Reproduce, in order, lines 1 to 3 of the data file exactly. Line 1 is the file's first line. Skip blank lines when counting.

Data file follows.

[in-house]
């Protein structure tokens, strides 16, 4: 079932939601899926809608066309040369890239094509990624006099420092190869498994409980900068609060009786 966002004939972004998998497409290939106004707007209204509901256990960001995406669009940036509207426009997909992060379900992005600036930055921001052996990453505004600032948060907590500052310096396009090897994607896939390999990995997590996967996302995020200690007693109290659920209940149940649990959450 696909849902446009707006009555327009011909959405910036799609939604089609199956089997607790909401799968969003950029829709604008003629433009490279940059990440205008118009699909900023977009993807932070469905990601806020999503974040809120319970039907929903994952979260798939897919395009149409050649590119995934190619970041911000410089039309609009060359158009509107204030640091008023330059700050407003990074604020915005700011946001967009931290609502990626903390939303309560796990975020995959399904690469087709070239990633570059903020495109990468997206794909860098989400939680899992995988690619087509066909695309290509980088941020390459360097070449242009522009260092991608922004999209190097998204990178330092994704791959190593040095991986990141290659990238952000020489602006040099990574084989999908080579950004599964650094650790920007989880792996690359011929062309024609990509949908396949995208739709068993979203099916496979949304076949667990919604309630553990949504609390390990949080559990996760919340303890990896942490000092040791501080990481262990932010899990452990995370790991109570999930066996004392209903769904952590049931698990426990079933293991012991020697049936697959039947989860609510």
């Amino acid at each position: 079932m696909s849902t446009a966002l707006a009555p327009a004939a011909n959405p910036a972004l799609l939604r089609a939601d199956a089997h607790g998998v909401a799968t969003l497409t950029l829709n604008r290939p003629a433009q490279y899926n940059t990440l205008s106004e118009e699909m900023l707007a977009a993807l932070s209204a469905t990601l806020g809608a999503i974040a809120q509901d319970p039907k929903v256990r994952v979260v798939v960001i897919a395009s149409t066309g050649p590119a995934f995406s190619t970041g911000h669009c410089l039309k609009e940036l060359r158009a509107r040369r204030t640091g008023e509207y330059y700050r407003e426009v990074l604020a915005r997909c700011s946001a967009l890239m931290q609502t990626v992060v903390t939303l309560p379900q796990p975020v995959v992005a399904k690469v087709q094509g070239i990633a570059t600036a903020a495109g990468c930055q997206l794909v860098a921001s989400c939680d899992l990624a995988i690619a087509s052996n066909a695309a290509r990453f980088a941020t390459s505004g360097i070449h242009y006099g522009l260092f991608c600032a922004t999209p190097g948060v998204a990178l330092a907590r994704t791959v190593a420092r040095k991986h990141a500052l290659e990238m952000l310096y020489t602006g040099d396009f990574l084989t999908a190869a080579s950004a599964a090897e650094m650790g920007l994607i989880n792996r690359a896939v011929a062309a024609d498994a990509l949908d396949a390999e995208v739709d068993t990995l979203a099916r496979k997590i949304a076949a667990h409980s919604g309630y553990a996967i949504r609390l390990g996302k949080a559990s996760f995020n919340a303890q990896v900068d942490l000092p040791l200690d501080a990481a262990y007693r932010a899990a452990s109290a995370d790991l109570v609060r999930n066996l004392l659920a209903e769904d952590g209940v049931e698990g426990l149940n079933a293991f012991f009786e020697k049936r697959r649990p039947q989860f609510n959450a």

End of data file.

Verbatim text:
[in-house]
């Protein structure tokens, strides 16, 4: 079932939601899926809608066309040369890239094509990624006099420092190869498994409980900068609060009786 966002004939972004998998497409290939106004707007209204509901256990960001995406669009940036509207426009997909992060379900992005600036930055921001052996990453505004600032948060907590500052310096396009090897994607896939390999990995997590996967996302995020200690007693109290659920209940149940649990959450 696909849902446009707006009555327009011909959405910036799609939604089609199956089997607790909401799968969003950029829709604008003629433009490279940059990440205008118009699909900023977009993807932070469905990601806020999503974040809120319970039907929903994952979260798939897919395009149409050649590119995934190619970041911000410089039309609009060359158009509107204030640091008023330059700050407003990074604020915005700011946001967009931290609502990626903390939303309560796990975020995959399904690469087709070239990633570059903020495109990468997206794909860098989400939680899992995988690619087509066909695309290509980088941020390459360097070449242009522009260092991608922004999209190097998204990178330092994704791959190593040095991986990141290659990238952000020489602006040099990574084989999908080579950004599964650094650790920007989880792996690359011929062309024609990509949908396949995208739709068993979203099916496979949304076949667990919604309630553990949504609390390990949080559990996760919340303890990896942490000092040791501080990481262990932010899990452990995370790991109570999930066996004392209903769904952590049931698990426990079933293991012991020697049936697959039947989860609510």
């Amino acid at each position: 079932m696909s849902t446009a966002l707006a009555p327009a004939a011909n959405p910036a972004l799609l939604r089609a939601d199956a089997h607790g998998v909401a799968t969003l497409t950029l829709n604008r290939p003629a433009q490279y899926n940059t990440l205008s106004e118009e699909m900023l707007a977009a993807l932070s209204a469905t990601l806020g809608a999503i974040a809120q509901d319970p039907k929903v256990r994952v979260v798939v960001i897919a395009s149409t066309g050649p590119a995934f995406s190619t970041g911000h669009c410089l039309k609009e940036l060359r158009a509107r040369r204030t640091g008023e509207y330059y700050r407003e426009v990074l604020a915005r997909c700011s946001a967009l890239m931290q609502t990626v992060v903390t939303l309560p379900q796990p975020v995959v992005a399904k690469v087709q094509g070239i990633a570059t600036a903020a495109g990468c930055q997206l794909v860098a921001s989400c939680d899992l990624a995988i690619a087509s052996n066909a695309a290509r990453f980088a941020t390459s505004g360097i070449h242009y006099g522009l260092f991608c600032a922004t999209p190097g948060v998204a990178l330092a907590r994704t791959v190593a420092r040095k991986h990141a500052l290659e990238m952000l310096y020489t602006g040099d396009f990574l084989t999908a190869a080579s950004a599964a090897e650094m650790g920007l994607i989880n792996r690359a896939v011929a062309a024609d498994a990509l949908d396949a390999e995208v739709d068993t990995l979203a099916r496979k997590i949304a076949a667990h409980s919604g309630y553990a996967i949504r609390l390990g996302k949080a559990s996760f995020n919340a303890q990896v900068d942490l000092p040791l200690d501080a990481a262990y007693r932010a899990a452990s109290a995370d790991l109570v609060r999930n066996l004392l659920a209903e769904d952590g209940v049931e698990g426990l149940n079933a293991f012991f009786e020697k049936r697959r649990p039947q989860f609510n959450a």